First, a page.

Overall, you have very unique aspects of your life that depict who you really are. The only problem is with your “middle child” section. Are you trying to say that as a middle child, you have to fend for yourself and be less dependent on others? But other than that, everything seems fine. Also, I like your different uses of literary devices.

Organization: 5/5
Sufficient amount of transitions. Plain, simple, and efficient use of a 5-paragraph essay.

Jonathan Chung:

Word Choice: 4.5/5
Nice use of vocabulary. You used a wide range of words that has brought your paper to life. There might be a few instances where the words that you used can be replaced by a better word.

Sentence Fluency: 4/5
Good sentence fluency within the paragraphs, but it would be nice to have some transitions in between the paragraphs so the whole essay flows smoothly.

Ted Lam:

Voice: 5/5
I could tell that it was you by the first 9 words in the second paragraph. I thought that your voice was really strong throughout the essay and it was really easy to imagine you reading this essay because of the voice that is presented in your paper alone.

Mechanics: 5/5
I didn’t see anything wrong with the mechanics in your paper. At least not with my eyes, someone else might catch it but not me, great job. I feel like you had commas, periods, and all that punctuation stuff where it was necessary.

Rough Draft: This Is Who I Am

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Who Am I?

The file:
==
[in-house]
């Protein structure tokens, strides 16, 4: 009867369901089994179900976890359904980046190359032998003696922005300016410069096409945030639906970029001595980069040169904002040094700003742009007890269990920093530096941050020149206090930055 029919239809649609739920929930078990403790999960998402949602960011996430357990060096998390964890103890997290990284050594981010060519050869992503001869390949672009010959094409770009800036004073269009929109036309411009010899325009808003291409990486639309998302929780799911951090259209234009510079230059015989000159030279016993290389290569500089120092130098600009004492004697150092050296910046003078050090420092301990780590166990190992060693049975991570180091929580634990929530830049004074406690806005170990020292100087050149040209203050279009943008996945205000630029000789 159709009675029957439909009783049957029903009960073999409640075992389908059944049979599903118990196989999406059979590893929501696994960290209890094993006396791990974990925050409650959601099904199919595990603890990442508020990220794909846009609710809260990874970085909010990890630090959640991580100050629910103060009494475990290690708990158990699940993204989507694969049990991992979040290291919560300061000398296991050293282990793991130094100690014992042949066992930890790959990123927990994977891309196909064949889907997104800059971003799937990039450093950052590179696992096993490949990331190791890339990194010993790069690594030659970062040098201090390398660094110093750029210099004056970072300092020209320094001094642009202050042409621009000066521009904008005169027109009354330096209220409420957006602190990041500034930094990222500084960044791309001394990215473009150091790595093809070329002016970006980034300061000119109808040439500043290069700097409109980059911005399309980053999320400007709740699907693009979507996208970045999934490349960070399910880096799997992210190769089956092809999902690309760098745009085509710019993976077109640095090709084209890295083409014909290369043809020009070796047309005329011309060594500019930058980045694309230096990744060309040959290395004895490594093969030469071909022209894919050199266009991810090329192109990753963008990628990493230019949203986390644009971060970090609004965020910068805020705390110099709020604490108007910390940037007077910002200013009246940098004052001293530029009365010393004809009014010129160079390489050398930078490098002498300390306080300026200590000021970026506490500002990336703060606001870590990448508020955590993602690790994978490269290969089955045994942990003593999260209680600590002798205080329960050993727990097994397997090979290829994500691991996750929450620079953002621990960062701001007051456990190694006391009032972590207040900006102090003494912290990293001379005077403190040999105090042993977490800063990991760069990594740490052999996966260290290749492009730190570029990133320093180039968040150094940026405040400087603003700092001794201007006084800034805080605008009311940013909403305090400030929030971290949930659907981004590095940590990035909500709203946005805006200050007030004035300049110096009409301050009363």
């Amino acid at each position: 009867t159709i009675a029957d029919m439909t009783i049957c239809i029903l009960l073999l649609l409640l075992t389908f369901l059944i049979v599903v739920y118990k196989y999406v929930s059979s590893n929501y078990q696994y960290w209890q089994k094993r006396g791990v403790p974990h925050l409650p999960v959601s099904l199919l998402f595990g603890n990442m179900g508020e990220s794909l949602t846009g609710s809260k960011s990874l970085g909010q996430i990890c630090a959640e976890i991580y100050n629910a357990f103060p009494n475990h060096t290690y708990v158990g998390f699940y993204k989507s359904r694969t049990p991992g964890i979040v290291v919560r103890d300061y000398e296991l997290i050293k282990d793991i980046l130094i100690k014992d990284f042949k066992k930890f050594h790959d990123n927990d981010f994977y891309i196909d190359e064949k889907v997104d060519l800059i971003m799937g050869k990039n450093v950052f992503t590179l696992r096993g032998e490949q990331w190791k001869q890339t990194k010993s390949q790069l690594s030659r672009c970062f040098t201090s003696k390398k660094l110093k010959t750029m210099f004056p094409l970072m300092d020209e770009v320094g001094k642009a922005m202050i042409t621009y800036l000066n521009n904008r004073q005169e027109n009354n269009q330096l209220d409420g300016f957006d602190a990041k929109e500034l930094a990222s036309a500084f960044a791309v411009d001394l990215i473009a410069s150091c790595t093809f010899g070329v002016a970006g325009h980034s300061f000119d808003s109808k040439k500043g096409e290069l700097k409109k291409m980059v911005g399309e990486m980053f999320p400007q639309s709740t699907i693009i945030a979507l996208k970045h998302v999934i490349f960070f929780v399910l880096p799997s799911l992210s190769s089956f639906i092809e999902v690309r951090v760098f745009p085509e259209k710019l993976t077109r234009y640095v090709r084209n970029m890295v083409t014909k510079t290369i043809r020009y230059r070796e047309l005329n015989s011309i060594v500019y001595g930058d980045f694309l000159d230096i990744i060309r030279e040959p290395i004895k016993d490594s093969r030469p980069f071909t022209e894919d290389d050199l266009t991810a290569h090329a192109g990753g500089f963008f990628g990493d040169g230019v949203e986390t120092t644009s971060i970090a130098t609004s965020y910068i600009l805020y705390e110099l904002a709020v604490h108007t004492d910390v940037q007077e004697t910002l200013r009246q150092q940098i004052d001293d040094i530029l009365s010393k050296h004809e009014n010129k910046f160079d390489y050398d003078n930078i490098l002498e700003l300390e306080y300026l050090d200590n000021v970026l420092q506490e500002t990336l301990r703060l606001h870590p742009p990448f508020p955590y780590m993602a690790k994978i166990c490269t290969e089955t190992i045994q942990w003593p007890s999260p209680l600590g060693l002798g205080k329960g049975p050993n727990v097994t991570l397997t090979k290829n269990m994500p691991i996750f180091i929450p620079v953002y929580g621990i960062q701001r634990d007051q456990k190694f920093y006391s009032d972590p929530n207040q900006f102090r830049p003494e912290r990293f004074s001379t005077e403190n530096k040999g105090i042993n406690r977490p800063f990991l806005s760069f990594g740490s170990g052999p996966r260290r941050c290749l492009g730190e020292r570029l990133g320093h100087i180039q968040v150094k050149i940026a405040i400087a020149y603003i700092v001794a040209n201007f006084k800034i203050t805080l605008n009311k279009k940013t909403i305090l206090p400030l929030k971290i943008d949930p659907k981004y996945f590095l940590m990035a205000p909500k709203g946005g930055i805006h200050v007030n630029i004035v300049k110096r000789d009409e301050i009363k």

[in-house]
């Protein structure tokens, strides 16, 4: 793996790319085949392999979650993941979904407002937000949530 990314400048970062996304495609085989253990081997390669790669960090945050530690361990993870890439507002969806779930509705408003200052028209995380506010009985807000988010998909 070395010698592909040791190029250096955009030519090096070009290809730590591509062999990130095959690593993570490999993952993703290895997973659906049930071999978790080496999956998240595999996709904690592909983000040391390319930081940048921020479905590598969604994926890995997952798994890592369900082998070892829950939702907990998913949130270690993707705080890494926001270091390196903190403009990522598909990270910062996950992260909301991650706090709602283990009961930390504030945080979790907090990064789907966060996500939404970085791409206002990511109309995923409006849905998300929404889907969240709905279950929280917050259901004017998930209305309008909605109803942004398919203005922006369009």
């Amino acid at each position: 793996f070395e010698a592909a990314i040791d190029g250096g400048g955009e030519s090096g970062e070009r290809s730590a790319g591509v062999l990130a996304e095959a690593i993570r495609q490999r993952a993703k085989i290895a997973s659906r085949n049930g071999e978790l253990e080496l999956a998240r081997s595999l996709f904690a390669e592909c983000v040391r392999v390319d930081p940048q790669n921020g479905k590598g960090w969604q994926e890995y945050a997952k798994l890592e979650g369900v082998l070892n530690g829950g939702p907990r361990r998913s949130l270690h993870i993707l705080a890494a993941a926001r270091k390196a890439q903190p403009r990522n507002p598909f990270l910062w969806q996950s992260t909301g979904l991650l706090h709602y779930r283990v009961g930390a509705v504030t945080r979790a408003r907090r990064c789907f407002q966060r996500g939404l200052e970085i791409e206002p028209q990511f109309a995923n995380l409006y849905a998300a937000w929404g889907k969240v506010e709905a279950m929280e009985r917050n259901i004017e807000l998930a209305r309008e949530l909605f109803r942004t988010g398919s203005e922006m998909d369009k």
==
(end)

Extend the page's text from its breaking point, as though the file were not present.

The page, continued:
Do the things we love make us who we are? Or are the things that make us feel happy, excited, or even crazy make us who we are? Through my youthful experiences, I am convinced that the things that we are passionate for, the things that we put a lifetime’s effort into achieving, and the things that shape how we think, feel, and act, are truly the things that make us who we are. If I were to analyze my own short-lived history, I believe that the three areas in my life that would fit perfectly into these three categories would be soccer, money, and being a middle child in my family.

Soccer has been a major part of my family for generations and has been a passion of mine for as long as I can remember. I have done it all, from staying up to watch soccer on a school night and watching videos on YouTube of rising soccer starlets, to playing in nerve-wrecking finals, going on international tournaments, and getting requested to play for the Hong Kong U16 national soccer team. Soccer has brought so much joy, excitement, and sadness into my life. I experienced joy when the team I support, Chelsea FC, was crowned as the “Kings of Europe” after winning the Champions League tournament back in 2012, excitement when my school team was handed the chance to enter an international tournament in Taiwan and Thailand, and sadness when injury inevitably robbed me of the opportunity to represent Hong Kong through their u16 soccer team. Although soccer has its up and downs, it has never failed to surprise, influence, and be there for me whenever my life has been deprived of encouragement or motivation.